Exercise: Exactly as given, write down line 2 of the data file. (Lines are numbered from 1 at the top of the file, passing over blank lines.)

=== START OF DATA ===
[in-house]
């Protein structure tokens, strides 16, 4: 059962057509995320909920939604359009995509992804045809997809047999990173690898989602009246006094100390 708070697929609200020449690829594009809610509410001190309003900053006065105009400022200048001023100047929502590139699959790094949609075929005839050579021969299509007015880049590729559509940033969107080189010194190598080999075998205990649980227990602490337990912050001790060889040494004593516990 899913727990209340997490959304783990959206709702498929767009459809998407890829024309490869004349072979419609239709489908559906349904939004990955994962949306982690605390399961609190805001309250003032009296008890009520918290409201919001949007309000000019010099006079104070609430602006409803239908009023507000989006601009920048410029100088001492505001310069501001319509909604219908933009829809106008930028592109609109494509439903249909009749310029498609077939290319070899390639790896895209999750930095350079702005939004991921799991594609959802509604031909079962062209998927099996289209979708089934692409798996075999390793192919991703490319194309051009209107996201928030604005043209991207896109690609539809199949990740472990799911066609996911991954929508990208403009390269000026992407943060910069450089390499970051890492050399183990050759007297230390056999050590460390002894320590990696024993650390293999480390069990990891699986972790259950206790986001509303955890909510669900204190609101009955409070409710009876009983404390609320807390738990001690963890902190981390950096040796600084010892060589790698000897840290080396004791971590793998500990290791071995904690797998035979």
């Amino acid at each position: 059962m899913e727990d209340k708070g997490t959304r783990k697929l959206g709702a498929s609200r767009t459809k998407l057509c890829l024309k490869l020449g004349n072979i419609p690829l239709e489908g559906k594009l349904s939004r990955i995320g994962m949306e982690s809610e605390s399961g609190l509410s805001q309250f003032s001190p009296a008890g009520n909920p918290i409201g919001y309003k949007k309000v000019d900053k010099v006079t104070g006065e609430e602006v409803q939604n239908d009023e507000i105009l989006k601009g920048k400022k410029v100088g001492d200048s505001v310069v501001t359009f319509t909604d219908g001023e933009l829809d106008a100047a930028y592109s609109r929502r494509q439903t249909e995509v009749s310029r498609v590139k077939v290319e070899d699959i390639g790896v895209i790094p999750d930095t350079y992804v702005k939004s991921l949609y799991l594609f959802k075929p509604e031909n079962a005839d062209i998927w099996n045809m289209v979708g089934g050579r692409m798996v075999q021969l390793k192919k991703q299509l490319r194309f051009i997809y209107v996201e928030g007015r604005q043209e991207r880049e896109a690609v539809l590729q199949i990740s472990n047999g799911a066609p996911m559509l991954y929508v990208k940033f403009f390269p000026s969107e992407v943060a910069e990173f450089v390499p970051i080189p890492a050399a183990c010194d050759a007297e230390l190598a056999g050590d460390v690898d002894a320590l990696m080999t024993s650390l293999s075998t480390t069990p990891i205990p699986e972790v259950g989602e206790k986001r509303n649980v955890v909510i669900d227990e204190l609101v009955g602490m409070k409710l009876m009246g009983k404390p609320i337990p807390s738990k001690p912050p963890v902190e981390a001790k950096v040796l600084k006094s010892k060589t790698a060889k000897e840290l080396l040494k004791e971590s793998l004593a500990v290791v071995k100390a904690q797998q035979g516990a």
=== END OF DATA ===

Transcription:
């Protein structure tokens, strides 16, 4: 059962057509995320909920939604359009995509992804045809997809047999990173690898989602009246006094100390 708070697929609200020449690829594009809610509410001190309003900053006065105009400022200048001023100047929502590139699959790094949609075929005839050579021969299509007015880049590729559509940033969107080189010194190598080999075998205990649980227990602490337990912050001790060889040494004593516990 899913727990209340997490959304783990959206709702498929767009459809998407890829024309490869004349072979419609239709489908559906349904939004990955994962949306982690605390399961609190805001309250003032009296008890009520918290409201919001949007309000000019010099006079104070609430602006409803239908009023507000989006601009920048410029100088001492505001310069501001319509909604219908933009829809106008930028592109609109494509439903249909009749310029498609077939290319070899390639790896895209999750930095350079702005939004991921799991594609959802509604031909079962062209998927099996289209979708089934692409798996075999390793192919991703490319194309051009209107996201928030604005043209991207896109690609539809199949990740472990799911066609996911991954929508990208403009390269000026992407943060910069450089390499970051890492050399183990050759007297230390056999050590460390002894320590990696024993650390293999480390069990990891699986972790259950206790986001509303955890909510669900204190609101009955409070409710009876009983404390609320807390738990001690963890902190981390950096040796600084010892060589790698000897840290080396004791971590793998500990290791071995904690797998035979």